It’s All in the Name
when selecting the name for your business, new product or service plan, you should take special care. You are in the world of trademark law.
A trademark is a word, logo or package design—or combination of these—used by business to identify its goods and distinguish them from others. While trademarks identify products, service marks identify services. For example, Big Mac is a trademark, while McDonalds is a service mark.
Trademarks/service marks are a valuable asset to a company. As soon as a mark is registered, its value will likely exceed the cost of registration. Good will and value increase with each day’s use, each advertisement and each sale.
From a legal perspective, you should follow these steps when selecting a trademark or service mark:
1. Carefully select your mark. It is important to remember that not all product or service names are entitled to trademark protection. For instance you are never able to protect generic marks such as "aspirin" or "car wash." Descriptive names are difficult to protect as well, such as "Sarasota Software Consultants." Better marks are words that are suggestive (example: Quickflex), arbitrary in relation to the product or service (example: Apple Computer) or fanciful (example: Verizon). If you are concerned that your potential customers will have no idea what your product or services are if you use a completely made-up word, then you can add descriptive words to your overall mark (example: Verizon Internet Services).
2. Request a clearance search. If another company has priority rights, your use of the mark may be deemed infringement. It is crucial to have a clearance search performed by a qualified lawyer to determine if this is the case. If so, you may want to select another mark before investing years, or even months, of your company’s good will in the mark.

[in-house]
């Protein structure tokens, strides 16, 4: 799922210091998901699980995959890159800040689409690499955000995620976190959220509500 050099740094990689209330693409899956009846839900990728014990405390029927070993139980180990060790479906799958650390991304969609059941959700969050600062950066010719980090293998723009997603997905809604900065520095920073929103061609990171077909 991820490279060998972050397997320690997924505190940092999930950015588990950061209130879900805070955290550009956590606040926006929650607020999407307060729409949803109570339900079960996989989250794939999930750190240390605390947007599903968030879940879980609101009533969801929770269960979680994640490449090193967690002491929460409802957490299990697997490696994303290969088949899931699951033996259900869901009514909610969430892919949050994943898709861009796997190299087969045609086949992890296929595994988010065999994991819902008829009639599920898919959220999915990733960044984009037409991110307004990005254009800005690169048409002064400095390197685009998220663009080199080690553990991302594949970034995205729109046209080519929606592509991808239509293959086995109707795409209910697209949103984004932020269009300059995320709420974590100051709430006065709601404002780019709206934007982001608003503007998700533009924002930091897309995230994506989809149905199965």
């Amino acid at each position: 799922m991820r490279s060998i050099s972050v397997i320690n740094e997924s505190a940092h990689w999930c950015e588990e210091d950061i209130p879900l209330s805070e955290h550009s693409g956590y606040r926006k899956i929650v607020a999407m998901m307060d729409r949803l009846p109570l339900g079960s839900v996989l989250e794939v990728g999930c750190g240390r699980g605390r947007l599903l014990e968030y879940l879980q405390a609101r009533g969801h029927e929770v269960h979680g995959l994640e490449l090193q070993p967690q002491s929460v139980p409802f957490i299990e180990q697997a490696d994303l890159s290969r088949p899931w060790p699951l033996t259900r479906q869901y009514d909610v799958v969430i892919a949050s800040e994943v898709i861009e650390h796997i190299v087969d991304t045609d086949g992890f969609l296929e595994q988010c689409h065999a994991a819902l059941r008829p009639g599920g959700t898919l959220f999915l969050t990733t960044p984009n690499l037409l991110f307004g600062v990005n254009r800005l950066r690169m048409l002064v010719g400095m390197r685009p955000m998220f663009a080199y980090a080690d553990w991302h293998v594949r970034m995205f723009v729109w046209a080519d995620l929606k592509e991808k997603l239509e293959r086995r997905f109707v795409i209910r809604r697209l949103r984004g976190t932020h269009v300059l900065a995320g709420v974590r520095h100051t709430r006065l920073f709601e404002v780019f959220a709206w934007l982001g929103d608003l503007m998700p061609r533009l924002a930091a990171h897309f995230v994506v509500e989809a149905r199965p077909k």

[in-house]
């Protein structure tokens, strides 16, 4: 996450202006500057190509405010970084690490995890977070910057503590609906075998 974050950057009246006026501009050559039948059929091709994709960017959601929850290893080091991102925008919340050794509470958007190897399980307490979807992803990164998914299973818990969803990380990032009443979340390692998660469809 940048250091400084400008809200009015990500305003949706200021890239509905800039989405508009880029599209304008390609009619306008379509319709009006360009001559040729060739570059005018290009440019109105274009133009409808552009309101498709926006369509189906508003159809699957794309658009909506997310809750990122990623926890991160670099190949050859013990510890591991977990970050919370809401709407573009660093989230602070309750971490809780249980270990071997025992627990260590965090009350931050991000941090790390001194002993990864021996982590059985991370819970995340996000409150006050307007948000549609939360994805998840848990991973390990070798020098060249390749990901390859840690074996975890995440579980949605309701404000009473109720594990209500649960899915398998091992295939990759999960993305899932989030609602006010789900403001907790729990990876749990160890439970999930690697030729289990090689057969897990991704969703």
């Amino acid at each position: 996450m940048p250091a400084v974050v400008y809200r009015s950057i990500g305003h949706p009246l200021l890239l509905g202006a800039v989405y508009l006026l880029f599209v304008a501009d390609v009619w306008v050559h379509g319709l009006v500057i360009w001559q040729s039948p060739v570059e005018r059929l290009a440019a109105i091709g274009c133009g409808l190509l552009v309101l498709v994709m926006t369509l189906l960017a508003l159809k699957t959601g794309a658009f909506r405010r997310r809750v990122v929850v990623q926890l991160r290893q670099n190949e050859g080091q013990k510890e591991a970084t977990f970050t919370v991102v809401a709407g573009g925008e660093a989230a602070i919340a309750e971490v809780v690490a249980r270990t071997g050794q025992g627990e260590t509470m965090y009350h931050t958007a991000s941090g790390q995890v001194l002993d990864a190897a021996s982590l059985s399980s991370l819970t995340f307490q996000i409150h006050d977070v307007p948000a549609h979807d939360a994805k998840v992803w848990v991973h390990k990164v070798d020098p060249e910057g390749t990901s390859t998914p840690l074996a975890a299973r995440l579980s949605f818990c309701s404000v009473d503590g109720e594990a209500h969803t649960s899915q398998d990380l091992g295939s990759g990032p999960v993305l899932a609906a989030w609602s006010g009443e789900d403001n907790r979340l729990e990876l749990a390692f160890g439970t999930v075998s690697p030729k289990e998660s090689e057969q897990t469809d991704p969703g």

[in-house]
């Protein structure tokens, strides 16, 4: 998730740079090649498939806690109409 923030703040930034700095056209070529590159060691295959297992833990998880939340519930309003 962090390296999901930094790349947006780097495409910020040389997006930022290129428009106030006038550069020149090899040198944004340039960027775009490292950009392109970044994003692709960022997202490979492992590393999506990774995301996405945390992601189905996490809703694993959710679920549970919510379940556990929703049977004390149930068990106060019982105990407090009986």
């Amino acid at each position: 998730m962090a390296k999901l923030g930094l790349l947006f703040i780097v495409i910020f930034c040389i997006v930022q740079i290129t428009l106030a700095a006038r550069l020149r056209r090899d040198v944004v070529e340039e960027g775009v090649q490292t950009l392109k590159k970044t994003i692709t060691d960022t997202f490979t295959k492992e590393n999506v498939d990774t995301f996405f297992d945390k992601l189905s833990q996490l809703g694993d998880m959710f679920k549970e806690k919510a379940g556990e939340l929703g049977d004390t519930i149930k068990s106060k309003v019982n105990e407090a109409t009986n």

3. Consider an Intent-to-Use Trademark application if there may be some time between marketing preparation and use of the mark. Such an application may reserve the mark from the filing date while the mark is not in use yet.
4. Obtain the domain name and any similar variations. For example, if your business is going to be called "Bee Sting Computer Services," consider beesting.com, beesting.net, Bsting.com, beestings.com, beestingcomputer.com and so on. This will help reduce problems with potential copycats down the road.
5. Send out the press release and start marketing the name (using the name in commerce in connection with your business). Use in commerce is necessary to establish trademark rights.
6. Obtain a federal and state registration if you decide not to use Intent-to-Use. Neither federal nor state registration is mandatory, but has several advantages.
The advantages of Federal (U.S.) registration include these: It confers nationwide priority from filing date, puts nation on notice of your rights, increases remedies if infringement were to occur, lists you on search reports of others, provides evidence of validity and ownership and a basis for registration in foreign countries (the Madrid Protocol makes registering in multiple foreign countries, based on U.S. registration, much easier than in the past), allows you to register with U.S. Customs, and allows for easier license/transfer of title.
State registration also has advantages. For instance, Florida’s State TM statute has teeth and may be a useful alternative, especially if you do not plan to do business or expand outside of the state. Registration is typically quick and more inexpensive than federal. Federal registrations, however, generally take precedence.
Douglas A. Cherry, Esq. is board certified in intellectual property law and an associate attorney at Shumaker, Loop & Kendrick, LLP in Sarasota.